Wikileaks, a website that released millions of government documents from the late 2000’s up to 2021 – including hundreds of State Department documents related to the Peoples Temple years in Guyana – has periodically gone offline, beginning in late 2022. While the State Department itself had declassified most of the Jonestown documents in 2014, it had not made them available – or at least readily accessible – to the general public.
There is no question of the authenticity of all of the Wikileaks releases. The texts of documents that the Jonestown Institute already had obtained in full from State under the Freedom of Information Act were identical to those provided by Wikileaks. The value in the Wikileaks documents was both clerical (the ability to downloads the texts saved weeks of typing them out) and substantive (they provided the complete text for those records – all of which were forty years old or older – that had not yet been processed by individual requesters such as the Jonestown Institute).
The periodic inability to access Wikileaks seems to be tied to the federal government’s efforts to extradite and prosecute Wikileaks founder Julian Assange on espionage and hacking charges for the release of documents that exposed war crimes in Iraq and Afghanistan. Coverage of the Biden administration’s efforts to prosecute Assange may be found on the Democracy Now website. An article on how the impacts of that decision seems to be affecting Wikileaks was published in November 2022 on Gizmodo.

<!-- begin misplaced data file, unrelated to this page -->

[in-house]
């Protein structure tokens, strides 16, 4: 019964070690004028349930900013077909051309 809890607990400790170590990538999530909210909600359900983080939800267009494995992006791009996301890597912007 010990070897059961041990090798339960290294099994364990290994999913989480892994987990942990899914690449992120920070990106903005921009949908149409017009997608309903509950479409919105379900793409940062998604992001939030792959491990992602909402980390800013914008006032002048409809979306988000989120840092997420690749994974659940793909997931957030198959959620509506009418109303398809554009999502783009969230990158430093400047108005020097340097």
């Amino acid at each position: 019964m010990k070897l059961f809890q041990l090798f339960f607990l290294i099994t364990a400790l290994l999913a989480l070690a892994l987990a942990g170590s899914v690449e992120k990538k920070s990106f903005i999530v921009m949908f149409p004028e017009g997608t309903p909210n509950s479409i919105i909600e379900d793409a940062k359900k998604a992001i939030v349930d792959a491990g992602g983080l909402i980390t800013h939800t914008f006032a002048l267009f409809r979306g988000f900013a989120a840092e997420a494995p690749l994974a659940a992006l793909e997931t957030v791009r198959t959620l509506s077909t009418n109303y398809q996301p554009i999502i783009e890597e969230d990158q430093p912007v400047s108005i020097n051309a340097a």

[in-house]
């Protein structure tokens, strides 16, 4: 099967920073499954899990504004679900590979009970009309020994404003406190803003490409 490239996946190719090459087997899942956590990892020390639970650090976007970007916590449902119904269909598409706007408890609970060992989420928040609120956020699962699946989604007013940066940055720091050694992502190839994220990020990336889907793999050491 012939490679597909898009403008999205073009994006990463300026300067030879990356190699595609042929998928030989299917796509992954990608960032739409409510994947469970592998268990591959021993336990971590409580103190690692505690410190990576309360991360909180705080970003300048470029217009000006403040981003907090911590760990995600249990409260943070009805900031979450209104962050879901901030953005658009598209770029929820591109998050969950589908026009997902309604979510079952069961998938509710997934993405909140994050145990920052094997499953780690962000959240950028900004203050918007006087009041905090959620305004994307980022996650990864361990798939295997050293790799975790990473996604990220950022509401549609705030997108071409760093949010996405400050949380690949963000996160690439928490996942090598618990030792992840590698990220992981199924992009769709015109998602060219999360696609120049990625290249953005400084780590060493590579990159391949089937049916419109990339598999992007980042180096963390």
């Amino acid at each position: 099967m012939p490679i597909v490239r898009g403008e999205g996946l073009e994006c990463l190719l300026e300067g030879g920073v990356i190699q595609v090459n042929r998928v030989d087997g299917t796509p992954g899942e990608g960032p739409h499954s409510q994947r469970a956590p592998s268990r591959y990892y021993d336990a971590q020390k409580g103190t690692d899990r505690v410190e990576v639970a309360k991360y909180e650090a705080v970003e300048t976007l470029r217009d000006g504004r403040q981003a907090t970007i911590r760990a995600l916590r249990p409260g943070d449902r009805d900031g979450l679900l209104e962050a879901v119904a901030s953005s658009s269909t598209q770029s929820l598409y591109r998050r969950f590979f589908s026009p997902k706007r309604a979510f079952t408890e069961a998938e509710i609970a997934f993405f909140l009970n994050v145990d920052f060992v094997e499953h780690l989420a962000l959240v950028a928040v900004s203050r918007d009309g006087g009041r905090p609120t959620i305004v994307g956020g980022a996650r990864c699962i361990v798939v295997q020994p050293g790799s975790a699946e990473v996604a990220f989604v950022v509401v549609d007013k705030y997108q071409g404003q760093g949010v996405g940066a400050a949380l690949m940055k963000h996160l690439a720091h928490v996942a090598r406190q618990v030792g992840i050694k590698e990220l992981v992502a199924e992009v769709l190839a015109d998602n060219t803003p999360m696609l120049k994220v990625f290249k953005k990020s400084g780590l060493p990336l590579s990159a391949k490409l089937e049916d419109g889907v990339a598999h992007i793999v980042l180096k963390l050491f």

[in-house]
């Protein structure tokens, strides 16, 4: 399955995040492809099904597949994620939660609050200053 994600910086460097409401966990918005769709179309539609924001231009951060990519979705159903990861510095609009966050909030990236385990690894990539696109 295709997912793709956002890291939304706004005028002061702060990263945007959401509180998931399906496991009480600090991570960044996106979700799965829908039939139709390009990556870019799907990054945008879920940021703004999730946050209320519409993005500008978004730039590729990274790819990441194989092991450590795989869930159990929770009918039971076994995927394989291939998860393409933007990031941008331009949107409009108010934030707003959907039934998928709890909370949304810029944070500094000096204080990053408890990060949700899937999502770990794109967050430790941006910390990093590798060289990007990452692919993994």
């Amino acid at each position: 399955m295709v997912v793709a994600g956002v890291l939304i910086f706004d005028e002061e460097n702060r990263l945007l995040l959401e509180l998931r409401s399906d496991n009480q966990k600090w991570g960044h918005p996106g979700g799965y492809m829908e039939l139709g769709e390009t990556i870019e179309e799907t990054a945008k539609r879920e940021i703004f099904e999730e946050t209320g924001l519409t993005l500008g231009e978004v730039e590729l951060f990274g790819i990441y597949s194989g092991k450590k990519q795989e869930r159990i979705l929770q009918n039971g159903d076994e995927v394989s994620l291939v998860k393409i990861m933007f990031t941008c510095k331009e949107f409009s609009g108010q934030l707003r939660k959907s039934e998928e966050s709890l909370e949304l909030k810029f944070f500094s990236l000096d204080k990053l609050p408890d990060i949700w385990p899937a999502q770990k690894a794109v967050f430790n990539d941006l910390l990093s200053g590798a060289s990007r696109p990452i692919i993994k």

The ultimate fate of Wikileaks’ online releases is now unknown, although there is speculation that they may return without additional interruption following resolution of Assange’s legal difficulties. In the meantime, many of the individual cables may be recovered through the Internet Archive at https://web.archive.org by putting the cable’s Wikileaks URL into the Wayback Machine’s search box.